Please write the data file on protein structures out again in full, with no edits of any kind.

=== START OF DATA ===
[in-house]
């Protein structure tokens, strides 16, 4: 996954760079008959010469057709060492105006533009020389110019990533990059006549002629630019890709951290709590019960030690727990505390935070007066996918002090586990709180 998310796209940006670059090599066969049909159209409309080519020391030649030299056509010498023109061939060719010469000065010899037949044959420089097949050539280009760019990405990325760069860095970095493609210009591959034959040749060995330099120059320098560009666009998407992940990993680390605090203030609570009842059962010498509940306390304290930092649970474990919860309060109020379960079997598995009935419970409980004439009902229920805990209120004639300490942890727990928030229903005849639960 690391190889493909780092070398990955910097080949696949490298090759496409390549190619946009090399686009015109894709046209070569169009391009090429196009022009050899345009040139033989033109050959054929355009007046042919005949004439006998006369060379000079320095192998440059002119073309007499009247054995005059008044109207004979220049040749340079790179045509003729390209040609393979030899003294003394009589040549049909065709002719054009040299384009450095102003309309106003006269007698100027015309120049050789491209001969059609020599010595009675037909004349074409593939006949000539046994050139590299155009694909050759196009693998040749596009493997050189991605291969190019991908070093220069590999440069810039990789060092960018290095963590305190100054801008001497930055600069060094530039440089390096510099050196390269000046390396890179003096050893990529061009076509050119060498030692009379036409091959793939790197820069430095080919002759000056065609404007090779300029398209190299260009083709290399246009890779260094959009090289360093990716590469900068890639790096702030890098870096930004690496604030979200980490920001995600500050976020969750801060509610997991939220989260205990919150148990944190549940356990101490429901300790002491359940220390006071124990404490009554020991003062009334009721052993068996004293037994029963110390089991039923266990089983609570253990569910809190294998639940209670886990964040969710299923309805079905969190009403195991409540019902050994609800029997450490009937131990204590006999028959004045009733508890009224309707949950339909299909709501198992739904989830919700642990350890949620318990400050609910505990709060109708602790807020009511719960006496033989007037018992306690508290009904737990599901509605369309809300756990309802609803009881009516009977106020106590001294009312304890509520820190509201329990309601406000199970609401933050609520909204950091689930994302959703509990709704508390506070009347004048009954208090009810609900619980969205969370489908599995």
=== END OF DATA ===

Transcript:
[in-house]
């Protein structure tokens, strides 16, 4: 996954760079008959010469057709060492105006533009020389110019990533990059006549002629630019890709951290709590019960030690727990505390935070007066996918002090586990709180 998310796209940006670059090599066969049909159209409309080519020391030649030299056509010498023109061939060719010469000065010899037949044959420089097949050539280009760019990405990325760069860095970095493609210009591959034959040749060995330099120059320098560009666009998407992940990993680390605090203030609570009842059962010498509940306390304290930092649970474990919860309060109020379960079997598995009935419970409980004439009902229920805990209120004639300490942890727990928030229903005849639960 690391190889493909780092070398990955910097080949696949490298090759496409390549190619946009090399686009015109894709046209070569169009391009090429196009022009050899345009040139033989033109050959054929355009007046042919005949004439006998006369060379000079320095192998440059002119073309007499009247054995005059008044109207004979220049040749340079790179045509003729390209040609393979030899003294003394009589040549049909065709002719054009040299384009450095102003309309106003006269007698100027015309120049050789491209001969059609020599010595009675037909004349074409593939006949000539046994050139590299155009694909050759196009693998040749596009493997050189991605291969190019991908070093220069590999440069810039990789060092960018290095963590305190100054801008001497930055600069060094530039440089390096510099050196390269000046390396890179003096050893990529061009076509050119060498030692009379036409091959793939790197820069430095080919002759000056065609404007090779300029398209190299260009083709290399246009890779260094959009090289360093990716590469900068890639790096702030890098870096930004690496604030979200980490920001995600500050976020969750801060509610997991939220989260205990919150148990944190549940356990101490429901300790002491359940220390006071124990404490009554020991003062009334009721052993068996004293037994029963110390089991039923266990089983609570253990569910809190294998639940209670886990964040969710299923309805079905969190009403195991409540019902050994609800029997450490009937131990204590006999028959004045009733508890009224309707949950339909299909709501198992739904989830919700642990350890949620318990400050609910505990709060109708602790807020009511719960006496033989007037018992306690508290009904737990599901509605369309809300756990309802609803009881009516009977106020106590001294009312304890509520820190509201329990309601406000199970609401933050609520909204950091689930994302959703509990709704508390506070009347004048009954208090009810609900619980969205969370489908599995």